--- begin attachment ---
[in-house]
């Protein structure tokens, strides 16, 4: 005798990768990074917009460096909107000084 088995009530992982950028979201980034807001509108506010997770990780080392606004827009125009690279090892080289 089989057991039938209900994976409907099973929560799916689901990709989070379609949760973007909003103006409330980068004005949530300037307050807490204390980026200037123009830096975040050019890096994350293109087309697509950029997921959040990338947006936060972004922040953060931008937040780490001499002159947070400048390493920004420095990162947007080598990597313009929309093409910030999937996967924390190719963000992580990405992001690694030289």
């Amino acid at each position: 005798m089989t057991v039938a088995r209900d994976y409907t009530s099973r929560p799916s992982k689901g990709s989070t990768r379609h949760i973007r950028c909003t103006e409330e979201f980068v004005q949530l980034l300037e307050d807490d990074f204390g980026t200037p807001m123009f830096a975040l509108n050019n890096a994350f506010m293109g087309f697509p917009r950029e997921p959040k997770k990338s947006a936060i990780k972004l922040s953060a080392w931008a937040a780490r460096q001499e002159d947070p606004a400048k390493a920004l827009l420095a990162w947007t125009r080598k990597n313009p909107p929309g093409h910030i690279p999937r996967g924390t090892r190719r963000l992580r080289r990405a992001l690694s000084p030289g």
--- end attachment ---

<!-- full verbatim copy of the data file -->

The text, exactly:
[in-house]
């Protein structure tokens, strides 16, 4: 005798990768990074917009460096909107000084 088995009530992982950028979201980034807001509108506010997770990780080392606004827009125009690279090892080289 089989057991039938209900994976409907099973929560799916689901990709989070379609949760973007909003103006409330980068004005949530300037307050807490204390980026200037123009830096975040050019890096994350293109087309697509950029997921959040990338947006936060972004922040953060931008937040780490001499002159947070400048390493920004420095990162947007080598990597313009929309093409910030999937996967924390190719963000992580990405992001690694030289």
């Amino acid at each position: 005798m089989t057991v039938a088995r209900d994976y409907t009530s099973r929560p799916s992982k689901g990709s989070t990768r379609h949760i973007r950028c909003t103006e409330e979201f980068v004005q949530l980034l300037e307050d807490d990074f204390g980026t200037p807001m123009f830096a975040l509108n050019n890096a994350f506010m293109g087309f697509p917009r950029e997921p959040k997770k990338s947006a936060i990780k972004l922040s953060a080392w931008a937040a780490r460096q001499e002159d947070p606004a400048k390493a920004l827009l420095a990162w947007t125009r080598k990597n313009p909107p929309g093409h910030i690279p999937r996967g924390t090892r190719r963000l992580r080289r990405a992001l690694s000084p030289g």